In 2016, apart from scoring a triple hundred in the UAE, Azhar also scored hundreds in the Caribbean, in England, scored a double hundred in Australia, and punched out fifties here and there as well. He averaged over 60. Matching or exceeding all the best players in the world bar Smith and Kohli on naked stats. The kind of runs Azhar Ali has gotten recently, and the variety of countries in which he has made them means he is creeping closer to the top tier of international batsmen in the world today.

It has been a pleasure to watch his game develop. Initially he relied heavily on the flick and the glance, pulling out the cut or drive every now and then when the opportunity presented itself. As he began to pile up the runs against various opposition in the UAE, we saw his game develop even further, getting a firmer grasp of his off-stump, standing a little taller, driving elegantly off the front and back foot and still clipping it off his legs for fun. Across several tours in Sri Lanka, Herath got him on a few occasions, regularly testing his game. Still Azhar would always bounce back with big scores in the following Tests, all the while improving his play against spin, using his feet more, getting a more balanced stride, sweeping more prudently and adeptly improving his nudging and nurdling.

But people took a while to warm to him. A sports fan likes to believe in a romanticised narrative for their team, an ideal blueprint, a winning method, ‘our way’. This path to victory, in Pakistan’s matches, is very volatile. But Pakistan is what it is. Until recently, it was Shahid Afridi, mercurial brilliance at its most sensational. Bagging more man of the match awards than any other Pakistani in ODIs. But the truth is, even before Afridi, Pakistan has always believed in aggression and endured inconsistent results, even with Wasim and Waqar, and the swashbuckling blades of Anwar and Ijaz in the 90s. Mercurial brilliance. Love it for what it is and live it as it is. The drama, the heart-racing onslaughts, the earth-shattering spells, the abysmal failures, the withering collapses — these peaks and troughs are all part of Pakistan cricket’s unruly appeal.

I doubt many youngsters are in the market to see a dour fifty. A well-judged leave. A solid forward defensive. Such innings are often bemoaned by the media and by Pakistan cricket fans as dull, lacking in flair or genius. Who can blame them? Everyone wants a little more flash nowadays. So Azhar Ali took his place in the pecking order. Extravagance over reliability, style over substance.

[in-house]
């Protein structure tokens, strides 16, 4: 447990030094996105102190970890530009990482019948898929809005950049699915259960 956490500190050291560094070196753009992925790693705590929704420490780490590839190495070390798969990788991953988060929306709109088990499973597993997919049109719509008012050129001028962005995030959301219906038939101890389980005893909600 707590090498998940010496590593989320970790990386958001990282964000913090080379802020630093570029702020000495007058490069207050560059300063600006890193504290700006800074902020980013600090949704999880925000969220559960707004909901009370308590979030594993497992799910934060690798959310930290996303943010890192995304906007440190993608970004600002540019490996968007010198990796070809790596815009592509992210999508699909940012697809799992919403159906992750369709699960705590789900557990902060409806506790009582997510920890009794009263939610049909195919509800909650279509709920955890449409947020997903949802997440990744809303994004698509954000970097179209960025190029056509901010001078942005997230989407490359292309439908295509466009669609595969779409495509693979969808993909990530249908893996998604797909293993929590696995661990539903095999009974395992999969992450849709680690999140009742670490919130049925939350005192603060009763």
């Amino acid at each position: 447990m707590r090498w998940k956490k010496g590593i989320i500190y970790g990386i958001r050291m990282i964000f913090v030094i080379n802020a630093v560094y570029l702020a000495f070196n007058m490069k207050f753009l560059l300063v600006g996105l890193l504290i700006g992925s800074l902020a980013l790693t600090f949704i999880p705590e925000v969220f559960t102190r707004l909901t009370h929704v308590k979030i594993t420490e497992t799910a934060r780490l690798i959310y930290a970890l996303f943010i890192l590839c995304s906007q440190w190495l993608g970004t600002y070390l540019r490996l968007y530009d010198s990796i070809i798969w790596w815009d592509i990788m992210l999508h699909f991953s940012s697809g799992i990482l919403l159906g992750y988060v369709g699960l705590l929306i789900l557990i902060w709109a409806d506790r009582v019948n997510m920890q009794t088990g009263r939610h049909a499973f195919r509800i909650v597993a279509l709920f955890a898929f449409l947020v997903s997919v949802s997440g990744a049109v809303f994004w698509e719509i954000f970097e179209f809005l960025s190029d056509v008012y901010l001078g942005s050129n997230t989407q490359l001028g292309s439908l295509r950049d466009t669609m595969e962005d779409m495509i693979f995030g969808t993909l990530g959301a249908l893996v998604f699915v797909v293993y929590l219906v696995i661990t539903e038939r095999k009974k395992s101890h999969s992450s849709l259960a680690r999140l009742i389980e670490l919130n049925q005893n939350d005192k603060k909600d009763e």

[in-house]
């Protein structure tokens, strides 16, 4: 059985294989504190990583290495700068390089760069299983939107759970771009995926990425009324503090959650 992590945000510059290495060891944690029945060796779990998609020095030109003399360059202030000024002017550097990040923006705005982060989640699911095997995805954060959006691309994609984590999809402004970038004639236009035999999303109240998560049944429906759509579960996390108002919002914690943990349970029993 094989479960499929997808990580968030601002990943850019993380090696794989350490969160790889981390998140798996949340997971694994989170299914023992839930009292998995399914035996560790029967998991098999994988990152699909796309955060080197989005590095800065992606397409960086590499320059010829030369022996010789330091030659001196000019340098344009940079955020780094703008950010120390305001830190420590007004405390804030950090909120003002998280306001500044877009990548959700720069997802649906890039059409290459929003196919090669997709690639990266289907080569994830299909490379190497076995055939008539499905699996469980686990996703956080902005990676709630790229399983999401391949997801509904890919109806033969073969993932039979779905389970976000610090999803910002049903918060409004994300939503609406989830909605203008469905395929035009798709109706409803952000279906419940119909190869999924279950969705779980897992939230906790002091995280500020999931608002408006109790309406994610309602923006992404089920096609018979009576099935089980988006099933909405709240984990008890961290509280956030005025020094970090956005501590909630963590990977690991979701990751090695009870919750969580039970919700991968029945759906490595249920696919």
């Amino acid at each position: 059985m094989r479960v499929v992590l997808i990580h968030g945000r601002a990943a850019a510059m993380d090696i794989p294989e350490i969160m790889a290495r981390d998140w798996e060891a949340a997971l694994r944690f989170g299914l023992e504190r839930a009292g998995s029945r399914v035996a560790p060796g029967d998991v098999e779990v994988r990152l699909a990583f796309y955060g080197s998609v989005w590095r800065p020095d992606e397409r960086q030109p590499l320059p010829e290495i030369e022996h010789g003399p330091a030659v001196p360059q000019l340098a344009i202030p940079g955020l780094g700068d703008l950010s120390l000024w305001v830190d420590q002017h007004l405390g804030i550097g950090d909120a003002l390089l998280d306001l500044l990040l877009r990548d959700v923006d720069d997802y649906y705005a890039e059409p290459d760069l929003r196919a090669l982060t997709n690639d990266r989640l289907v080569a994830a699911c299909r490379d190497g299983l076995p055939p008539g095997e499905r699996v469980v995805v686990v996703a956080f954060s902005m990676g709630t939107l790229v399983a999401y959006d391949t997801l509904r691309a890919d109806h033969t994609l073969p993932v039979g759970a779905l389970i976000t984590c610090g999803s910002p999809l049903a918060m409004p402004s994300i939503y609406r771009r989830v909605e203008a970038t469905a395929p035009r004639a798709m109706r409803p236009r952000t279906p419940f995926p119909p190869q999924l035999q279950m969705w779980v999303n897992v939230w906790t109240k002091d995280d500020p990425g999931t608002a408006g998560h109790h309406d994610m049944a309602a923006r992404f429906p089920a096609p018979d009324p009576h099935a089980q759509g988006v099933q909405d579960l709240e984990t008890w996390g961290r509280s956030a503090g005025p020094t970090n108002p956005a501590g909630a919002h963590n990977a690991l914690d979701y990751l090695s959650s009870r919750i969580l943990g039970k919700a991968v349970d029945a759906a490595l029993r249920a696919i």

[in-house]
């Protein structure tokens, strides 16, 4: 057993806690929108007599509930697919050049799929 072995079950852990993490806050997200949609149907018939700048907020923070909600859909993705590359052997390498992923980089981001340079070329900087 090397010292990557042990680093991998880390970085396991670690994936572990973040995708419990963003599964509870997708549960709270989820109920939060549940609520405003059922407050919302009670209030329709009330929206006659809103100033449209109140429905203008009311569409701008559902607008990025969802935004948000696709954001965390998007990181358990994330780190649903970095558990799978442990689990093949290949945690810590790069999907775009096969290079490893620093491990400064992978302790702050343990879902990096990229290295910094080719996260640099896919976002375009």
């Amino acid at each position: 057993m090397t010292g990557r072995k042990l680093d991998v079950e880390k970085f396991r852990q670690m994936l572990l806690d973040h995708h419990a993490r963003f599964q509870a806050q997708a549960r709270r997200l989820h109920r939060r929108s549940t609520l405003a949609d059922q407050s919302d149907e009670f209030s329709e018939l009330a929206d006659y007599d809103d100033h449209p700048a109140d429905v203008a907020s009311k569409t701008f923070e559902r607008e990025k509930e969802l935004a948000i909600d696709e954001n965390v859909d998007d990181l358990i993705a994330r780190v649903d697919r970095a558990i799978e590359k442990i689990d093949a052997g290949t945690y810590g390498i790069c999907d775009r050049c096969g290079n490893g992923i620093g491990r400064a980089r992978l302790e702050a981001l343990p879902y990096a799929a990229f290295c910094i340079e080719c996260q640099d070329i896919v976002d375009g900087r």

Surely now much of the world has begun to take notice of this quality player. At 31 years of age, he cannot be called young, but considering how long his predecessors played for, perhaps we can hope for the best. After his tours of England and Australia, the wider cricketing public took notice of what some Pakistan fans had been proudly taking heart in these past few years.

In ODIs however, it was a different story. His place in the side remained in question all the way up to the Champions Trophy.

We saw in the Champions Trophy the new shots he has added to his repertoire — the upper cut through third man, lofting hits to cow corner, cutting fiercely and flicking with ease. It is certain that he has had to adapt himself to the modern game. He retains his ugly but effective appeal, introducing some hoicks, pulls and slogs in with the drives and flicks. I hope that after the Champions Trophy, where Azhar performed very consistently, he will be given an extended run. I believe he will only get better and he has shown evidence of improving his range and type of strokes. At the end of the day, in this batting line-up, I would welcome a player who can average 40-45 with a strike-rate close to 80. This is the next step for Azhar.

Published in The Express Tribune, September 30th, 2017.